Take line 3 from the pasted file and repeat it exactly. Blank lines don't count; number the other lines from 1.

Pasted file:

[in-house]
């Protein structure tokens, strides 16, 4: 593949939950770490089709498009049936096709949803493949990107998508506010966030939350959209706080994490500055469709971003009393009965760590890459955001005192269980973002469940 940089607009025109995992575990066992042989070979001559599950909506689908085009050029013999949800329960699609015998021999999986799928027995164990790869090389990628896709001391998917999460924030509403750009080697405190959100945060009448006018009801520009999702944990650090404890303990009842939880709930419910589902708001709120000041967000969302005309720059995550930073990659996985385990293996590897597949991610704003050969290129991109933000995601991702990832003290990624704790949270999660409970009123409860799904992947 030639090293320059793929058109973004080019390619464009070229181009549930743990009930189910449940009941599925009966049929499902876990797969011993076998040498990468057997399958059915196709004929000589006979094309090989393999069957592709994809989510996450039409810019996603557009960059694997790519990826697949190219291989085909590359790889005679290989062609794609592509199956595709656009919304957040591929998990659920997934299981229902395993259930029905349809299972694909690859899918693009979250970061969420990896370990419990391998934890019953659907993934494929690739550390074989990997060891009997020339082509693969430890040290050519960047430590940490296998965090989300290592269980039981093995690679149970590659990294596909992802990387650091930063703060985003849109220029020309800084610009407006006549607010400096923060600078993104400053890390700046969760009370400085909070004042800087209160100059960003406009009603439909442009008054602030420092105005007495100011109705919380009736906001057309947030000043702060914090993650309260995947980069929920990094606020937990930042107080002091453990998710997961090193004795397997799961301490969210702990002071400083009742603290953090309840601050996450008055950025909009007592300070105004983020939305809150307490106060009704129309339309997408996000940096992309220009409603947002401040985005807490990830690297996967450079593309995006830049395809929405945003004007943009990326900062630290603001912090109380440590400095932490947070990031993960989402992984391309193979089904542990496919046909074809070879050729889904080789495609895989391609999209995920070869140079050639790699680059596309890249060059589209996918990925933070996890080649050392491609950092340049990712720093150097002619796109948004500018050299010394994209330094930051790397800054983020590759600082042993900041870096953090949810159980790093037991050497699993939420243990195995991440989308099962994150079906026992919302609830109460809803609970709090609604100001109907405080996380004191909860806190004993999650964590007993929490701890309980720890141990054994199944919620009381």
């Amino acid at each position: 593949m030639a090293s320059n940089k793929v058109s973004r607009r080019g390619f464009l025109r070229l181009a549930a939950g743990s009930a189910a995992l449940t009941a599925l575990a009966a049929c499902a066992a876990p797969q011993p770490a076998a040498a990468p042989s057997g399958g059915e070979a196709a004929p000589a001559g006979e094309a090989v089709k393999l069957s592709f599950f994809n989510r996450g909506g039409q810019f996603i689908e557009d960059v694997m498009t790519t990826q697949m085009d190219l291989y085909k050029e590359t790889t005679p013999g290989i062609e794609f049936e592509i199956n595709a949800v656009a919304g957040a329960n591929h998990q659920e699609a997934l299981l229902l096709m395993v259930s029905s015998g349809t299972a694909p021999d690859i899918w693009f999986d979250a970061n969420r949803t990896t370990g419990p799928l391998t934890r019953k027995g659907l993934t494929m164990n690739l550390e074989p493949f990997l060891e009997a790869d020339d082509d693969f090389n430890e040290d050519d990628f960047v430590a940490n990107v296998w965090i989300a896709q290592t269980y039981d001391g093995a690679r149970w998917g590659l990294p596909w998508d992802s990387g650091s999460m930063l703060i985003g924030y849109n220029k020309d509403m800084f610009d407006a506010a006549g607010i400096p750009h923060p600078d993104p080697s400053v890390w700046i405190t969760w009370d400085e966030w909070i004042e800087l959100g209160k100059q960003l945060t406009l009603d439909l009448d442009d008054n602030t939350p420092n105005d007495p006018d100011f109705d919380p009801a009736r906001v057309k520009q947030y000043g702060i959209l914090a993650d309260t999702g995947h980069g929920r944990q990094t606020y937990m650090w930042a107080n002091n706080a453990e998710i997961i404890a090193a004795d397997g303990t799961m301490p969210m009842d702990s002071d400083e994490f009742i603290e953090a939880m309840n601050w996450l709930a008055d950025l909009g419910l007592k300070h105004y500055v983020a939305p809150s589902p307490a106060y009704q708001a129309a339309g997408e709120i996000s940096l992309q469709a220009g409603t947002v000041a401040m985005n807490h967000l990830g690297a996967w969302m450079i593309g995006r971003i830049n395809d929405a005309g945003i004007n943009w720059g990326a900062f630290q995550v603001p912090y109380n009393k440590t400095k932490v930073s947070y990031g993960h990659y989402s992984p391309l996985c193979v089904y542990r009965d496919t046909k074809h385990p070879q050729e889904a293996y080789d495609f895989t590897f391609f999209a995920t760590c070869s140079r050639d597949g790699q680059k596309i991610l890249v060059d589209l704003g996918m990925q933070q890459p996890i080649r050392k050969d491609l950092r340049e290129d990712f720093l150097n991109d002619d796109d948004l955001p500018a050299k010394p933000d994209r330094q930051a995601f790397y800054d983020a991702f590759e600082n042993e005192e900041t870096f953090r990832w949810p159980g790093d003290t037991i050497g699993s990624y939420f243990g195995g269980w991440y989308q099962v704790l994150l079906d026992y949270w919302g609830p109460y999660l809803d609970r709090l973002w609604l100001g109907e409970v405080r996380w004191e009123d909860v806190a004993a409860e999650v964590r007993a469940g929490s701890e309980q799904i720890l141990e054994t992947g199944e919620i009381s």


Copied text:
């Amino acid at each position: 593949m030639a090293s320059n940089k793929v058109s973004r607009r080019g390619f464009l025109r070229l181009a549930a939950g743990s009930a189910a995992l449940t009941a599925l575990a009966a049929c499902a066992a876990p797969q011993p770490a076998a040498a990468p042989s057997g399958g059915e070979a196709a004929p000589a001559g006979e094309a090989v089709k393999l069957s592709f599950f994809n989510r996450g909506g039409q810019f996603i689908e557009d960059v694997m498009t790519t990826q697949m085009d190219l291989y085909k050029e590359t790889t005679p013999g290989i062609e794609f049936e592509i199956n595709a949800v656009a919304g957040a329960n591929h998990q659920e699609a997934l299981l229902l096709m395993v259930s029905s015998g349809t299972a694909p021999d690859i899918w693009f999986d979250a970061n969420r949803t990896t370990g419990p799928l391998t934890r019953k027995g659907l993934t494929m164990n690739l550390e074989p493949f990997l060891e009997a790869d020339d082509d693969f090389n430890e040290d050519d990628f960047v430590a940490n990107v296998w965090i989300a896709q290592t269980y039981d001391g093995a690679r149970w998917g590659l990294p596909w998508d992802s990387g650091s999460m930063l703060i985003g924030y849109n220029k020309d509403m800084f610009d407006a506010a006549g607010i400096p750009h923060p600078d993104p080697s400053v890390w700046i405190t969760w009370d400085e966030w909070i004042e800087l959100g209160k100059q960003l945060t406009l009603d439909l009448d442009d008054n602030t939350p420092n105005d007495p006018d100011f109705d919380p009801a009736r906001v057309k520009q947030y000043g702060i959209l914090a993650d309260t999702g995947h980069g929920r944990q990094t606020y937990m650090w930042a107080n002091n706080a453990e998710i997961i404890a090193a004795d397997g303990t799961m301490p969210m009842d702990s002071d400083e994490f009742i603290e953090a939880m309840n601050w996450l709930a008055d950025l909009g419910l007592k300070h105004y500055v983020a939305p809150s589902p307490a106060y009704q708001a129309a339309g997408e709120i996000s940096l992309q469709a220009g409603t947002v000041a401040m985005n807490h967000l990830g690297a996967w969302m450079i593309g995006r971003i830049n395809d929405a005309g945003i004007n943009w720059g990326a900062f630290q995550v603001p912090y109380n009393k440590t400095k932490v930073s947070y990031g993960h990659y989402s992984p391309l996985c193979v089904y542990r009965d496919t046909k074809h385990p070879q050729e889904a293996y080789d495609f895989t590897f391609f999209a995920t760590c070869s140079r050639d597949g790699q680059k596309i991610l890249v060059d589209l704003g996918m990925q933070q890459p996890i080649r050392k050969d491609l950092r340049e290129d990712f720093l150097n991109d002619d796109d948004l955001p500018a050299k010394p933000d994209r330094q930051a995601f790397y800054d983020a991702f590759e600082n042993e005192e900041t870096f953090r990832w949810p159980g790093d003290t037991i050497g699993s990624y939420f243990g195995g269980w991440y989308q099962v704790l994150l079906d026992y949270w919302g609830p109460y999660l809803d609970r709090l973002w609604l100001g109907e409970v405080r996380w004191e009123d909860v806190a004993a409860e999650v964590r007993a469940g929490s701890e309980q799904i720890l141990e054994t992947g199944e919620i009381s």